Chapter

For Better or for Worse: Default Effects and 401(k) Savings Behavior

James J. Choi, David Laibson, Brigitte C. Madrian and Andrew Metrick

in Perspectives on the Economics of Aging

Published by University of Chicago Press

Published in print July 2004 | ISBN: 9780226903057
Published online February 2013 | e-ISBN: 9780226903286 | DOI: http://dx.doi.org/10.7208/chicago/9780226903286.003.0003
For Better or for Worse: Default Effects and 401(k) Savings Behavior

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Under automatic enrollment (also called negative election), employees are automatically enrolled in their company's 401(k) plan unless the employees elect to opt out of the plan. This contrasts with the usual arrangement in which employees must actively choose to participate in their employer's 401(k). This chapter evaluates the impact of automatic enrollment over a horizon of up to four years in three different companies. It analyzes data extending to four years after the adoption of automatic enrollment in a second company, and to three years after the adoption of automatic enrollment in a third company. Based on the Vanguard report and the Profit Sharing/401(k) Council of America survey data, the three companies have typical automatic enrollment programs. One of the companies has a default contribution rate of two percent and a stable value default fund, the second has a default contribution rate of three percent and a stable value default fund, and the third has a default contribution rate of three percent and a money market default fund.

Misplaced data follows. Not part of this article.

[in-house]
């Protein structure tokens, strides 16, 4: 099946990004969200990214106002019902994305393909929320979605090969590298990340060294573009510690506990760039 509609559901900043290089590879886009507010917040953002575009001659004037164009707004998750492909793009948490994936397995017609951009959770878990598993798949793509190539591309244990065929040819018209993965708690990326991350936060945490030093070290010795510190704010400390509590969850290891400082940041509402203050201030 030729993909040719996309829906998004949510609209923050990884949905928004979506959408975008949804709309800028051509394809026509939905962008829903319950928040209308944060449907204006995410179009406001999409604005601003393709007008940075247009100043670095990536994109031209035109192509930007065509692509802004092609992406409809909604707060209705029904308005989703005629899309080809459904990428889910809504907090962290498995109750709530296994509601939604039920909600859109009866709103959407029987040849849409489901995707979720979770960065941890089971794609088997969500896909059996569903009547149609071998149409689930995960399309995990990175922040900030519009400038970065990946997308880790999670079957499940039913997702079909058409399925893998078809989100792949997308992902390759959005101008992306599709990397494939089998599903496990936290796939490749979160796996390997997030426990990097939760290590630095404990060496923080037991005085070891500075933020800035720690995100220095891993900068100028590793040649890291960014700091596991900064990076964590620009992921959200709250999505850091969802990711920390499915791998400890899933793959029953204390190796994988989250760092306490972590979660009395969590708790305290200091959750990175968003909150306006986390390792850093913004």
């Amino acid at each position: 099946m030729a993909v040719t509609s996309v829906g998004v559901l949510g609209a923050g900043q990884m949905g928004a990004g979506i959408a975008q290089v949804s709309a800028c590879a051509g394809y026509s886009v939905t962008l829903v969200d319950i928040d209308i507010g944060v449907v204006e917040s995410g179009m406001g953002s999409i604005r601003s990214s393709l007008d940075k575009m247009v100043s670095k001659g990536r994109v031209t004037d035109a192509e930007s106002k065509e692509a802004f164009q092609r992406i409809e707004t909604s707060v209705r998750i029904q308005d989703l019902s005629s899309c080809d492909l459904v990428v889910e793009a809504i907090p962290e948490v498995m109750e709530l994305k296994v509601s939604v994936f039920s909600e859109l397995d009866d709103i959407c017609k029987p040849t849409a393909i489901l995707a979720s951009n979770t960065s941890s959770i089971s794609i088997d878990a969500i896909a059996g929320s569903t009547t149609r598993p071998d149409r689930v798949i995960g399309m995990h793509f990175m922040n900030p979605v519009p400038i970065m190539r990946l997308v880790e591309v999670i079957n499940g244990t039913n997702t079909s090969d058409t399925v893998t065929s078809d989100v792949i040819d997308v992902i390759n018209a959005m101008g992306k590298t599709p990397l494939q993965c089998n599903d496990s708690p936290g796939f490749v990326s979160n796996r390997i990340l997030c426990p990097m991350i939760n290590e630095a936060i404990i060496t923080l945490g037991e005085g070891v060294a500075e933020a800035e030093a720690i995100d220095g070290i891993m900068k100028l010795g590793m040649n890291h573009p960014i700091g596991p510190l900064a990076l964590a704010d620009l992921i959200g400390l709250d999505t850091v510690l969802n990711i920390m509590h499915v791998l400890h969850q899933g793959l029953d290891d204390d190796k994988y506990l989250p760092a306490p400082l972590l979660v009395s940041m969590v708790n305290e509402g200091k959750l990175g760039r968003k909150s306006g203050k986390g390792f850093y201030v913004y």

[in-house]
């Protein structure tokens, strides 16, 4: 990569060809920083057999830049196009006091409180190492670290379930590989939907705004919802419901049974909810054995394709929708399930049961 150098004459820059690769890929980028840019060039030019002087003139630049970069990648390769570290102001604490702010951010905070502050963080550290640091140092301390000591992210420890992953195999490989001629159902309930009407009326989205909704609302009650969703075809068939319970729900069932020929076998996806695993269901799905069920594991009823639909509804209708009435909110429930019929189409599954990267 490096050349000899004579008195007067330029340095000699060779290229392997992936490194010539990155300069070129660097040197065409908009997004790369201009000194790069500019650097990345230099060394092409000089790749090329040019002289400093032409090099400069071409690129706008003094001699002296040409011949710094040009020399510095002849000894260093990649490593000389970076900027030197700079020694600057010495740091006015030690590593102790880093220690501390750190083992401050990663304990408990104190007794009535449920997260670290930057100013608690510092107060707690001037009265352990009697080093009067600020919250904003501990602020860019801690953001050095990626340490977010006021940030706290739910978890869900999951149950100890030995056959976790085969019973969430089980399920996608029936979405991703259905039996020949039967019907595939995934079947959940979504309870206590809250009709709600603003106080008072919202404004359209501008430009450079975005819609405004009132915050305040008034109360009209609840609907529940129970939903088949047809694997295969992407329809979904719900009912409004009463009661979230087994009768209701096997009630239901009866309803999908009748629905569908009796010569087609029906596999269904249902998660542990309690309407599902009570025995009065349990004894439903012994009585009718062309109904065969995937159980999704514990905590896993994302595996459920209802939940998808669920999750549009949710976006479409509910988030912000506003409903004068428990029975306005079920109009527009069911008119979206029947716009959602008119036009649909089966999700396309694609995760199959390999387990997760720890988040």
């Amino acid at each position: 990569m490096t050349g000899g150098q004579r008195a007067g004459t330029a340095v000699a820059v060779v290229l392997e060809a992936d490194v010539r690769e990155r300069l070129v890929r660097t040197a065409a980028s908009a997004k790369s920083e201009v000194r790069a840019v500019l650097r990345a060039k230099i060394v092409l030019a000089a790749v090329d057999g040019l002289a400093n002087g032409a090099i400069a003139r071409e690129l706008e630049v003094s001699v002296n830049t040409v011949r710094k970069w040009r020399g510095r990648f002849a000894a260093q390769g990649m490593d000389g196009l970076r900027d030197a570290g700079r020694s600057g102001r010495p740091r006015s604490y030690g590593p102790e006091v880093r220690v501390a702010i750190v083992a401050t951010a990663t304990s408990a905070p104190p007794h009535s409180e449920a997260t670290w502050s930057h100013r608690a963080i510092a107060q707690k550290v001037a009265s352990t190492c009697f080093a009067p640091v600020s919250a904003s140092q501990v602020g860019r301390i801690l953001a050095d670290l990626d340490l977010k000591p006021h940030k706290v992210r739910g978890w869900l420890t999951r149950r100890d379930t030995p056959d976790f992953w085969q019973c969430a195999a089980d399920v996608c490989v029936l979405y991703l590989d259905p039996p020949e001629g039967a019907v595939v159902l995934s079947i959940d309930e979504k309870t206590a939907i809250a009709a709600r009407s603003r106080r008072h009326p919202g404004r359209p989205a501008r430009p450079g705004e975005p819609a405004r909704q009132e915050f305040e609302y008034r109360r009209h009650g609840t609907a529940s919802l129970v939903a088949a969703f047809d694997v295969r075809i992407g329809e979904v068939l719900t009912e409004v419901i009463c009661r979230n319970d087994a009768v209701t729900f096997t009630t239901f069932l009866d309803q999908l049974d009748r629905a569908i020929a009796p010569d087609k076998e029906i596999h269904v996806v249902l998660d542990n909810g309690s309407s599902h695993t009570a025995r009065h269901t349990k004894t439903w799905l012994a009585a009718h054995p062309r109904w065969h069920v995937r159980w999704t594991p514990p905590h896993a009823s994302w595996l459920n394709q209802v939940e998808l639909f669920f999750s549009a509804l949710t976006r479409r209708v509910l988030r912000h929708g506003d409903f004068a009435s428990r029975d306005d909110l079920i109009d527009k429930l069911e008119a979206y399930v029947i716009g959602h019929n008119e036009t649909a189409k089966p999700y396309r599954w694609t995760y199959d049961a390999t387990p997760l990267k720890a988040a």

Keywords: automatic enrollment; Vanguard report; Profit Sharing Council of America; default fund; money market; default contribution rate

Chapter.  15798 words.  Illustrated.

Subjects: Economics

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